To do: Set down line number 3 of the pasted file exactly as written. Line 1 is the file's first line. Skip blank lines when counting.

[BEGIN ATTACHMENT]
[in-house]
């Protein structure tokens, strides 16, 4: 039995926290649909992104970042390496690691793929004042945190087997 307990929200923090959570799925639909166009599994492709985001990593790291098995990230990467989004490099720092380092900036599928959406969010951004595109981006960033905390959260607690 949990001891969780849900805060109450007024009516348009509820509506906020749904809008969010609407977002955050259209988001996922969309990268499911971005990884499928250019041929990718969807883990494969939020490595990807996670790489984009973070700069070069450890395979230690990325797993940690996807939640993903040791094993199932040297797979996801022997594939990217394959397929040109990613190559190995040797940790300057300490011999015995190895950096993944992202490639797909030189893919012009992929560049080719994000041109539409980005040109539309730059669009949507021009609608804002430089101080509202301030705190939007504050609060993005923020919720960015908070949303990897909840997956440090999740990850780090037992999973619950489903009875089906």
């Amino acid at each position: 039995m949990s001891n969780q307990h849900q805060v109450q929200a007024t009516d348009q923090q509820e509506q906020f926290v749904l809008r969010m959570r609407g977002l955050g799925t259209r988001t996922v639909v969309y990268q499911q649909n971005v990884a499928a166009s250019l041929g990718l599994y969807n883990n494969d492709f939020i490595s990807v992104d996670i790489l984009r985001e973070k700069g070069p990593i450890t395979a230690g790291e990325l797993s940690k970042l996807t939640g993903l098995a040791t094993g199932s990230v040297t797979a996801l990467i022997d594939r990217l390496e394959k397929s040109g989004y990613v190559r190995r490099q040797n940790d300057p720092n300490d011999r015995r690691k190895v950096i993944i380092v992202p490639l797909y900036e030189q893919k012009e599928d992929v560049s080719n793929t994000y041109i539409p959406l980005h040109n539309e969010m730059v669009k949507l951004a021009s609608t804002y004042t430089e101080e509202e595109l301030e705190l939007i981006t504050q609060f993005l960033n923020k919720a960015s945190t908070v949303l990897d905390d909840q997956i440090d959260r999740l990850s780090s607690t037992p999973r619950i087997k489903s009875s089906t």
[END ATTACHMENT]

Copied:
């Amino acid at each position: 039995m949990s001891n969780q307990h849900q805060v109450q929200a007024t009516d348009q923090q509820e509506q906020f926290v749904l809008r969010m959570r609407g977002l955050g799925t259209r988001t996922v639909v969309y990268q499911q649909n971005v990884a499928a166009s250019l041929g990718l599994y969807n883990n494969d492709f939020i490595s990807v992104d996670i790489l984009r985001e973070k700069g070069p990593i450890t395979a230690g790291e990325l797993s940690k970042l996807t939640g993903l098995a040791t094993g199932s990230v040297t797979a996801l990467i022997d594939r990217l390496e394959k397929s040109g989004y990613v190559r190995r490099q040797n940790d300057p720092n300490d011999r015995r690691k190895v950096i993944i380092v992202p490639l797909y900036e030189q893919k012009e599928d992929v560049s080719n793929t994000y041109i539409p959406l980005h040109n539309e969010m730059v669009k949507l951004a021009s609608t804002y004042t430089e101080e509202e595109l301030e705190l939007i981006t504050q609060f993005l960033n923020k919720a960015s945190t908070v949303l990897d905390d909840q997956i440090d959260r999740l990850s780090s607690t037992p999973r619950i087997k489903s009875s089906t």